First, seeking an experience with the Spirit apart from God’s Word leads people into dangerous territory. They listen for voices in their hearts or seek “signs” from God in the heavens. They always seem to be talking about what God “said to them” through a stirring in their spirit or in a strange confluence of circumstances. Their worship gatherings devolve into chaos, with strange experiences distracting from God’s Word and His gospel.

In reaction to these unfortunate expressions, we rush to the other extreme. “We don’t want to go there,” we think, and so we minimize any expectation of hearing from God’s Spirit or experiencing Him at all.

2. We don’t want to cause controversy among believers.

Secondly, another reason we may be scared of the Spirit is because He is controversial. Christians come to different conclusions regarding the gift of tongues, or the Spirit’s baptism, or the Spirit’s filling. Often you’ll find that people in the same congregation differ on these questions.

In order to keep controversy from breaking out in a church, the members keep quiet about the Spirit altogether. They think that affirming the basic truths about the Spirit is sufficient. Anything more may lead to disunity.

It’s true that getting hung up on secondary questions can distract us from our mission. But avoiding the Spirit in order to avoid the secondary issues is another way of keeping us from experiencing His presence and power!

3. We are afraid of what the Spirit may do through us.

There is a third reason why we may be scared of the Spirit, and this reason is more personal. Perhaps we are afraid of the Spirit because of what He may ask of us.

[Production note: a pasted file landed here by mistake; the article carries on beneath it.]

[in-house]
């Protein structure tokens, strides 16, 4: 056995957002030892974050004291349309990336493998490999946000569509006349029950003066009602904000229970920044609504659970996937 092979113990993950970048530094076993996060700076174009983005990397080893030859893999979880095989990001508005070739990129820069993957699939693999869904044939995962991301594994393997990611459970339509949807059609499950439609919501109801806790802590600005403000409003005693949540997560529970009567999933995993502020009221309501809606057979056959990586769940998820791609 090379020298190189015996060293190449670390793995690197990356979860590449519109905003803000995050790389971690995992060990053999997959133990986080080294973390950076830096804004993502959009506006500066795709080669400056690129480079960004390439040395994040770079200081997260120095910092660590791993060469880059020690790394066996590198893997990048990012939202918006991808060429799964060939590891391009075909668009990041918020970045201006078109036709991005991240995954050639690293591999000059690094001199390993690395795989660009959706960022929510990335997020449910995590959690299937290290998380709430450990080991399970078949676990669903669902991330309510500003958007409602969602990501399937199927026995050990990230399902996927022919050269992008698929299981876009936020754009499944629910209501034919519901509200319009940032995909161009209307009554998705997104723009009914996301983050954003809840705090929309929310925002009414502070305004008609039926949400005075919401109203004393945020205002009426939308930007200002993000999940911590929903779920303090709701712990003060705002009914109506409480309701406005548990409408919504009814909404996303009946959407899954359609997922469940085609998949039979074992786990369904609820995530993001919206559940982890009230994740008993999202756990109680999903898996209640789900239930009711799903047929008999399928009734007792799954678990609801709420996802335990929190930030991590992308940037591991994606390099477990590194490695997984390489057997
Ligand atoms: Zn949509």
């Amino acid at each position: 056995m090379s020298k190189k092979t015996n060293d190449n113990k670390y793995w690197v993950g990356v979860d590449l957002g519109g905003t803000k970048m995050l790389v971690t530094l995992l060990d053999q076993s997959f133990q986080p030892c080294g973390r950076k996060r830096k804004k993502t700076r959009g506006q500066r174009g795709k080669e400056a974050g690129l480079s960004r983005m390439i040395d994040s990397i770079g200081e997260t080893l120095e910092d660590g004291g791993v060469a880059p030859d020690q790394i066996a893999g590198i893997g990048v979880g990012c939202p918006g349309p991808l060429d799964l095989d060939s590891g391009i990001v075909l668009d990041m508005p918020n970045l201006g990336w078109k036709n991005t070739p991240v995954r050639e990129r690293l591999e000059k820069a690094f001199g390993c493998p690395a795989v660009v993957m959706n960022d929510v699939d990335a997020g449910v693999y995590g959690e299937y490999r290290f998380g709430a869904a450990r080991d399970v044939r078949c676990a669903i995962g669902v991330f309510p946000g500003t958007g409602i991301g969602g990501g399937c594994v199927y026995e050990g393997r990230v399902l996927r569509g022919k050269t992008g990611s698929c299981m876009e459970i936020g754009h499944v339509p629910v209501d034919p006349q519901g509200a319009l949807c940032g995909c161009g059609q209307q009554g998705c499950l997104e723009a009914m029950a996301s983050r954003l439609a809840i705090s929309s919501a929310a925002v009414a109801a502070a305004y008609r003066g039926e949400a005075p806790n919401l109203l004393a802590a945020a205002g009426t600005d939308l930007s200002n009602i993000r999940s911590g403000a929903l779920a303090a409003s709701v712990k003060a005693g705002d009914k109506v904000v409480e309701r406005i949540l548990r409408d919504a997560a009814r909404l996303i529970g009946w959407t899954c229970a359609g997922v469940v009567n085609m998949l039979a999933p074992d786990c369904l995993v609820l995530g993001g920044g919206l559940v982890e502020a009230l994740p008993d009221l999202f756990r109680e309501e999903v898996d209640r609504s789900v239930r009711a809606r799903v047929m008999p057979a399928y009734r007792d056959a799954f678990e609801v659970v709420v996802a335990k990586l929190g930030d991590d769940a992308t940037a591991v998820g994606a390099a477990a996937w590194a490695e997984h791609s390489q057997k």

We see how the Spirit worked in the early church, how He guided and empowered believers, and rather than be excited by such activity, we’re frightened. We find it more comfortable to keep God at arm’s length, to focus on our behavior rather than our hearts, to focus on Him doctrinally rather than experientially, because we’re afraid He will call us to step out of our comfort zone.

You may or may not have experienced the things described above.  I do need to point out that the first item includes the caveat “apart from God’s word”.  This is especially important when talking about Speaking in Tongues.  It scares people.  The first time I heard it – it scared me a little.  But I already knew the person.  She was, as far as I knew, a perfectly normal Christian – except that when she became very passionate in her prayers – she might start speaking in tongues.  Since that time, I’ve come to know others as well – including one that was praying for me.  Anyway – I feel the caveat is necessary, because when we haven’t experienced something – it can seem strange or scary.  That’s not always the case.  Maybe it’s just different.  

In regards to the second one – I’ve come to speak more and more of the Holy Spirit when I teach a class.  He’s not someone I keep hidden like I did originally.  In a way – it’s more odd to not talk about things the Holy Spirit does through us.  If we don’t give Him credit for what He’s done – what do we do – keep the credit for ourselves?  That just doesn’t seem right.  Or maybe we just give the credit to “God” – leave it very generic – and then we end up with sayings like “God is my co-pilot”?  That doesn’t seem right either.